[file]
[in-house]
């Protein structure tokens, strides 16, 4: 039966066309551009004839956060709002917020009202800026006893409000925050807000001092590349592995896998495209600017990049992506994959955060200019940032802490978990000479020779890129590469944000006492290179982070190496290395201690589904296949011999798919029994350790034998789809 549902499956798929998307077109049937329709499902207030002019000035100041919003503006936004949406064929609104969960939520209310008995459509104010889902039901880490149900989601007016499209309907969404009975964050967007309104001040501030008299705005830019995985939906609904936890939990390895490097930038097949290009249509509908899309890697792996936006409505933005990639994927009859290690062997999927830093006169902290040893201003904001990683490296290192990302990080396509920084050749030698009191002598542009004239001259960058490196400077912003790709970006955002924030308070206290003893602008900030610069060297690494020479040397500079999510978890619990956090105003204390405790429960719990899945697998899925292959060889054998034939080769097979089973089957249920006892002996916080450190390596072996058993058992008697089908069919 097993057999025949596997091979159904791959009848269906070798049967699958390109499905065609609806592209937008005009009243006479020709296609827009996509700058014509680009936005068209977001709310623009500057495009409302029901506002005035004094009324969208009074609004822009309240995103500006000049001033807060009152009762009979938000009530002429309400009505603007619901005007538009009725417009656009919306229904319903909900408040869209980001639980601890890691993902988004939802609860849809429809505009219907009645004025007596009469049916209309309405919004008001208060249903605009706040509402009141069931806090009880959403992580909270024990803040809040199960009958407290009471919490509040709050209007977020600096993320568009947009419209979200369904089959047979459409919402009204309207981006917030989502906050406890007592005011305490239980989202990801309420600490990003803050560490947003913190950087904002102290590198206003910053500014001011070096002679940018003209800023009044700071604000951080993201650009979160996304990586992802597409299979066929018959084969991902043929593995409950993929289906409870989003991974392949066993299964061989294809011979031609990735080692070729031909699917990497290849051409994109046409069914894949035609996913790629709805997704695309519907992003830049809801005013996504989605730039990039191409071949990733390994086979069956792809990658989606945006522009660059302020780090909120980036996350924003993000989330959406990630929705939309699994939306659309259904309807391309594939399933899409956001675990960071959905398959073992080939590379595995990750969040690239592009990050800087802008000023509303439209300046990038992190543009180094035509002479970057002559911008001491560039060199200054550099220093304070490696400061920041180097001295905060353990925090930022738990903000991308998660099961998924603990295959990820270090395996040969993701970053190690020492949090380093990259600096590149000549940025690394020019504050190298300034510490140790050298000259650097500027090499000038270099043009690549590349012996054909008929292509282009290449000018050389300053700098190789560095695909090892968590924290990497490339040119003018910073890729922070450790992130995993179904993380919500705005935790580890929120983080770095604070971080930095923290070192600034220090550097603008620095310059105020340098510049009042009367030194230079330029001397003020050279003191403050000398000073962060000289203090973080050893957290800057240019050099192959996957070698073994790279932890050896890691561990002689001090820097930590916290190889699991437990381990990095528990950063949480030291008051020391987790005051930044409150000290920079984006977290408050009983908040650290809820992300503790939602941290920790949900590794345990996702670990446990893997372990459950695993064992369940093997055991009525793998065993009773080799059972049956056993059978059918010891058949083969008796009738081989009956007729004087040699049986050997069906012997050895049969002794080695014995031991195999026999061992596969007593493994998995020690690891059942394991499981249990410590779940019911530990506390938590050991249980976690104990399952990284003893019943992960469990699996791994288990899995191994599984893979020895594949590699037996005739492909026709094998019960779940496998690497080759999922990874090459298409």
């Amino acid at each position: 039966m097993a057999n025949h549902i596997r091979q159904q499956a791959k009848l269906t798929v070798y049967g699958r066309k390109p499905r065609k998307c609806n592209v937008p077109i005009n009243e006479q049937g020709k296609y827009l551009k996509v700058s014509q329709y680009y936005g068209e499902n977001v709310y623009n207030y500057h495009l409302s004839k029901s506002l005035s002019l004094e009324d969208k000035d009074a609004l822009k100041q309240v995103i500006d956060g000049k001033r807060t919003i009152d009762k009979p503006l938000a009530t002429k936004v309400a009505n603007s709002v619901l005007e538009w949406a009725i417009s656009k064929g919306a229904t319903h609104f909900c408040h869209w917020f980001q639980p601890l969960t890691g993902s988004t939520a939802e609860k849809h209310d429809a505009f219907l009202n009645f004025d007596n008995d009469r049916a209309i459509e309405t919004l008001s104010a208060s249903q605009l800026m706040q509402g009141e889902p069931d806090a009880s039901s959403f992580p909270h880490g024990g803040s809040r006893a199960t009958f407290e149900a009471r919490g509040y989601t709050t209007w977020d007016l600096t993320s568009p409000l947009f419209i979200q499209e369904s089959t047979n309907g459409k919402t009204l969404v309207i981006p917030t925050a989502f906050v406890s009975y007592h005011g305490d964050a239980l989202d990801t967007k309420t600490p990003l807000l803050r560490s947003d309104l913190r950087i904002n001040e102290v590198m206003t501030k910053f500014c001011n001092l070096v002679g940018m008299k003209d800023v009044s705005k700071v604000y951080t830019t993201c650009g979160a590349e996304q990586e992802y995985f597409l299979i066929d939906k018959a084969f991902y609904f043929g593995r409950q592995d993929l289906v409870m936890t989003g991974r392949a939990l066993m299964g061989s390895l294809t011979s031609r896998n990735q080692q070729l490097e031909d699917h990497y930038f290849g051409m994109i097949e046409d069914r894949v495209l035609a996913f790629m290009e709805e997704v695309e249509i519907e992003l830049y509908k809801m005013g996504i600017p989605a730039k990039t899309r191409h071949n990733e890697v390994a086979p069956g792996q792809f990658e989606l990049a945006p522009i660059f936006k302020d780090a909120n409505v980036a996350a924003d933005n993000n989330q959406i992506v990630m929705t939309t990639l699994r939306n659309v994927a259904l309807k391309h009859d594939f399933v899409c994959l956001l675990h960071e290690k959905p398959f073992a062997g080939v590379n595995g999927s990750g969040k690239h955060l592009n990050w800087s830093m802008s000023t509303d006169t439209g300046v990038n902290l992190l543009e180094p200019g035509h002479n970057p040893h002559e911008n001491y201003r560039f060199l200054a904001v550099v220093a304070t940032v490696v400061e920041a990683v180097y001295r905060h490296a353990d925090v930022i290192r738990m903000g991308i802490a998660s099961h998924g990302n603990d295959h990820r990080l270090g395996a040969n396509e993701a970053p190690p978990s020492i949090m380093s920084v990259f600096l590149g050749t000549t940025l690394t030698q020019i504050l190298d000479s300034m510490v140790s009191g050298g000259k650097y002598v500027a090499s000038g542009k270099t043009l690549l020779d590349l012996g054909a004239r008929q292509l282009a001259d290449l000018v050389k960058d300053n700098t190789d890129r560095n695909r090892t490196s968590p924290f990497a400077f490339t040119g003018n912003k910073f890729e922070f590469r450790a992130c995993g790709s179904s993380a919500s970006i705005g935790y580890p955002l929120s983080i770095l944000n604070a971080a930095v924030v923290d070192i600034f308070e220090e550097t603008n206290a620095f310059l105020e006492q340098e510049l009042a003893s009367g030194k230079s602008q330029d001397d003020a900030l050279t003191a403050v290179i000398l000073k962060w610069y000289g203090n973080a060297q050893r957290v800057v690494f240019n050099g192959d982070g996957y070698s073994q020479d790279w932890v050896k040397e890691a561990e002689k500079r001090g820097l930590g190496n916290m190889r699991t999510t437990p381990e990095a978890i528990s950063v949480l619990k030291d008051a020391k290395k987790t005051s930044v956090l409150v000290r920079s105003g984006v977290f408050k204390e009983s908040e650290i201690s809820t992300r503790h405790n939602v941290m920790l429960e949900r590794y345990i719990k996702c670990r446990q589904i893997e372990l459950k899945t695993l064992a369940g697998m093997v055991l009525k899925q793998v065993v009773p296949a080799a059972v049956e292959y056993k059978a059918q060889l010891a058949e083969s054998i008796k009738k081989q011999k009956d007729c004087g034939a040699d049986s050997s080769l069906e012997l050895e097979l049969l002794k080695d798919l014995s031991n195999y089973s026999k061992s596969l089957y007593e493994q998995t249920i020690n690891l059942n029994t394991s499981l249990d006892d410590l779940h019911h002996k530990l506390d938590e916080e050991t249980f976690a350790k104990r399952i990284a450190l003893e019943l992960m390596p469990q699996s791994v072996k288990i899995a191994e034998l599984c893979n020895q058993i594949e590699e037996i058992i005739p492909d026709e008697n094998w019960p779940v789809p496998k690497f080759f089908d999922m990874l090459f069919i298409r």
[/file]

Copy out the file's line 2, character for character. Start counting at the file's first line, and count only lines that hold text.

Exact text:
């Protein structure tokens, strides 16, 4: 039966066309551009004839956060709002917020009202800026006893409000925050807000001092590349592995896998495209600017990049992506994959955060200019940032802490978990000479020779890129590469944000006492290179982070190496290395201690589904296949011999798919029994350790034998789809 549902499956798929998307077109049937329709499902207030002019000035100041919003503006936004949406064929609104969960939520209310008995459509104010889902039901880490149900989601007016499209309907969404009975964050967007309104001040501030008299705005830019995985939906609904936890939990390895490097930038097949290009249509509908899309890697792996936006409505933005990639994927009859290690062997999927830093006169902290040893201003904001990683490296290192990302990080396509920084050749030698009191002598542009004239001259960058490196400077912003790709970006955002924030308070206290003893602008900030610069060297690494020479040397500079999510978890619990956090105003204390405790429960719990899945697998899925292959060889054998034939080769097979089973089957249920006892002996916080450190390596072996058993058992008697089908069919 097993057999025949596997091979159904791959009848269906070798049967699958390109499905065609609806592209937008005009009243006479020709296609827009996509700058014509680009936005068209977001709310623009500057495009409302029901506002005035004094009324969208009074609004822009309240995103500006000049001033807060009152009762009979938000009530002429309400009505603007619901005007538009009725417009656009919306229904319903909900408040869209980001639980601890890691993902988004939802609860849809429809505009219907009645004025007596009469049916209309309405919004008001208060249903605009706040509402009141069931806090009880959403992580909270024990803040809040199960009958407290009471919490509040709050209007977020600096993320568009947009419209979200369904089959047979459409919402009204309207981006917030989502906050406890007592005011305490239980989202990801309420600490990003803050560490947003913190950087904002102290590198206003910053500014001011070096002679940018003209800023009044700071604000951080993201650009979160996304990586992802597409299979066929018959084969991902043929593995409950993929289906409870989003991974392949066993299964061989294809011979031609990735080692070729031909699917990497290849051409994109046409069914894949035609996913790629709805997704695309519907992003830049809801005013996504989605730039990039191409071949990733390994086979069956792809990658989606945006522009660059302020780090909120980036996350924003993000989330959406990630929705939309699994939306659309259904309807391309594939399933899409956001675990960071959905398959073992080939590379595995990750969040690239592009990050800087802008000023509303439209300046990038992190543009180094035509002479970057002559911008001491560039060199200054550099220093304070490696400061920041180097001295905060353990925090930022738990903000991308998660099961998924603990295959990820270090395996040969993701970053190690020492949090380093990259600096590149000549940025690394020019504050190298300034510490140790050298000259650097500027090499000038270099043009690549590349012996054909008929292509282009290449000018050389300053700098190789560095695909090892968590924290990497490339040119003018910073890729922070450790992130995993179904993380919500705005935790580890929120983080770095604070971080930095923290070192600034220090550097603008620095310059105020340098510049009042009367030194230079330029001397003020050279003191403050000398000073962060000289203090973080050893957290800057240019050099192959996957070698073994790279932890050896890691561990002689001090820097930590916290190889699991437990381990990095528990950063949480030291008051020391987790005051930044409150000290920079984006977290408050009983908040650290809820992300503790939602941290920790949900590794345990996702670990446990893997372990459950695993064992369940093997055991009525793998065993009773080799059972049956056993059978059918010891058949083969008796009738081989009956007729004087040699049986050997069906012997050895049969002794080695014995031991195999026999061992596969007593493994998995020690690891059942394991499981249990410590779940019911530990506390938590050991249980976690104990399952990284003893019943992960469990699996791994288990899995191994599984893979020895594949590699037996005739492909026709094998019960779940496998690497080759999922990874090459298409």